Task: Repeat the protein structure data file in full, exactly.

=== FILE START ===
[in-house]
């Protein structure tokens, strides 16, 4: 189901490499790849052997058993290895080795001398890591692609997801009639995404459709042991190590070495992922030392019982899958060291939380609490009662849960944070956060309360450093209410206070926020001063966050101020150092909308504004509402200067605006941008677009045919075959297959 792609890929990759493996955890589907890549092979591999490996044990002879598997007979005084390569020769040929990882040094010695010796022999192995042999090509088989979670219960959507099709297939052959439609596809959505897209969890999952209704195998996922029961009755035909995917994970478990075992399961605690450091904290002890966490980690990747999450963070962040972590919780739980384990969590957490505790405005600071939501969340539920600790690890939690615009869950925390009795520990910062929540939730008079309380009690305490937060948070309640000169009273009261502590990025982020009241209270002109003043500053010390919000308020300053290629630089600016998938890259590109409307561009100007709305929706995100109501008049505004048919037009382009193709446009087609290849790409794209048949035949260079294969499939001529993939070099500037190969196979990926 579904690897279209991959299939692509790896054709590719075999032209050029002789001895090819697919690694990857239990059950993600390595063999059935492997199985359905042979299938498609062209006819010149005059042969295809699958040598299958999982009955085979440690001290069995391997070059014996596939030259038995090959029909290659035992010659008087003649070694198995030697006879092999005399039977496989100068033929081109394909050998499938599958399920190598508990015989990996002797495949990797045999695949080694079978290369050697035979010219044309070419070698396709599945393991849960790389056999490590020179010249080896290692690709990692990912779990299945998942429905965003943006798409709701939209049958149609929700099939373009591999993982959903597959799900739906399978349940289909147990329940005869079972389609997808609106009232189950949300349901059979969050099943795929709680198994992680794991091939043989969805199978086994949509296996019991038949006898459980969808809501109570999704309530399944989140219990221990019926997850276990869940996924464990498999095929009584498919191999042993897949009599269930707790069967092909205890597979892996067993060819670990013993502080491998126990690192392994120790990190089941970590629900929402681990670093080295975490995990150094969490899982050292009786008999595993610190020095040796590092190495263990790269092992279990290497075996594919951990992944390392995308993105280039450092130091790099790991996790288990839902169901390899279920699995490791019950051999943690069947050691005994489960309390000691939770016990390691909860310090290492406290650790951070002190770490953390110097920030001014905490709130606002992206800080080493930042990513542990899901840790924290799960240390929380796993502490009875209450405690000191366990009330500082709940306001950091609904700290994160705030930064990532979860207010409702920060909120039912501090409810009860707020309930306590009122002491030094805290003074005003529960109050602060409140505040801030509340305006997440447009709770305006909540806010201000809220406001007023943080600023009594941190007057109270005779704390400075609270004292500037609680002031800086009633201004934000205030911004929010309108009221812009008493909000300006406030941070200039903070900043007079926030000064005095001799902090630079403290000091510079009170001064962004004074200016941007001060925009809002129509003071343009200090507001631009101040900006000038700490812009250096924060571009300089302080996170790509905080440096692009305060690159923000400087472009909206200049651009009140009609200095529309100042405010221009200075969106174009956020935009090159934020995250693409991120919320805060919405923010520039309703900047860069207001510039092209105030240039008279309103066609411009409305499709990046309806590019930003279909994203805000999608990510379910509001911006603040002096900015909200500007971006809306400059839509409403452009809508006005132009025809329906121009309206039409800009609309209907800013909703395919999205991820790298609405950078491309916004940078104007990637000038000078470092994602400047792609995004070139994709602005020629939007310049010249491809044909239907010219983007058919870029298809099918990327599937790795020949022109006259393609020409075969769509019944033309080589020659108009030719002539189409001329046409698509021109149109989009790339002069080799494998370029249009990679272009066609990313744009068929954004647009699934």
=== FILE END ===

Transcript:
[in-house]
């Protein structure tokens, strides 16, 4: 189901490499790849052997058993290895080795001398890591692609997801009639995404459709042991190590070495992922030392019982899958060291939380609490009662849960944070956060309360450093209410206070926020001063966050101020150092909308504004509402200067605006941008677009045919075959297959 792609890929990759493996955890589907890549092979591999490996044990002879598997007979005084390569020769040929990882040094010695010796022999192995042999090509088989979670219960959507099709297939052959439609596809959505897209969890999952209704195998996922029961009755035909995917994970478990075992399961605690450091904290002890966490980690990747999450963070962040972590919780739980384990969590957490505790405005600071939501969340539920600790690890939690615009869950925390009795520990910062929540939730008079309380009690305490937060948070309640000169009273009261502590990025982020009241209270002109003043500053010390919000308020300053290629630089600016998938890259590109409307561009100007709305929706995100109501008049505004048919037009382009193709446009087609290849790409794209048949035949260079294969499939001529993939070099500037190969196979990926 579904690897279209991959299939692509790896054709590719075999032209050029002789001895090819697919690694990857239990059950993600390595063999059935492997199985359905042979299938498609062209006819010149005059042969295809699958040598299958999982009955085979440690001290069995391997070059014996596939030259038995090959029909290659035992010659008087003649070694198995030697006879092999005399039977496989100068033929081109394909050998499938599958399920190598508990015989990996002797495949990797045999695949080694079978290369050697035979010219044309070419070698396709599945393991849960790389056999490590020179010249080896290692690709990692990912779990299945998942429905965003943006798409709701939209049958149609929700099939373009591999993982959903597959799900739906399978349940289909147990329940005869079972389609997808609106009232189950949300349901059979969050099943795929709680198994992680794991091939043989969805199978086994949509296996019991038949006898459980969808809501109570999704309530399944989140219990221990019926997850276990869940996924464990498999095929009584498919191999042993897949009599269930707790069967092909205890597979892996067993060819670990013993502080491998126990690192392994120790990190089941970590629900929402681990670093080295975490995990150094969490899982050292009786008999595993610190020095040796590092190495263990790269092992279990290497075996594919951990992944390392995308993105280039450092130091790099790991996790288990839902169901390899279920699995490791019950051999943690069947050691005994489960309390000691939770016990390691909860310090290492406290650790951070002190770490953390110097920030001014905490709130606002992206800080080493930042990513542990899901840790924290799960240390929380796993502490009875209450405690000191366990009330500082709940306001950091609904700290994160705030930064990532979860207010409702920060909120039912501090409810009860707020309930306590009122002491030094805290003074005003529960109050602060409140505040801030509340305006997440447009709770305006909540806010201000809220406001007023943080600023009594941190007057109270005779704390400075609270004292500037609680002031800086009633201004934000205030911004929010309108009221812009008493909000300006406030941070200039903070900043007079926030000064005095001799902090630079403290000091510079009170001064962004004074200016941007001060925009809002129509003071343009200090507001631009101040900006000038700490812009250096924060571009300089302080996170790509905080440096692009305060690159923000400087472009909206200049651009009140009609200095529309100042405010221009200075969106174009956020935009090159934020995250693409991120919320805060919405923010520039309703900047860069207001510039092209105030240039008279309103066609411009409305499709990046309806590019930003279909994203805000999608990510379910509001911006603040002096900015909200500007971006809306400059839509409403452009809508006005132009025809329906121009309206039409800009609309209907800013909703395919999205991820790298609405950078491309916004940078104007990637000038000078470092994602400047792609995004070139994709602005020629939007310049010249491809044909239907010219983007058919870029298809099918990327599937790795020949022109006259393609020409075969769509019944033309080589020659108009030719002539189409001329046409698509021109149109989009790339002069080799494998370029249009990679272009066609990313744009068929954004647009699934």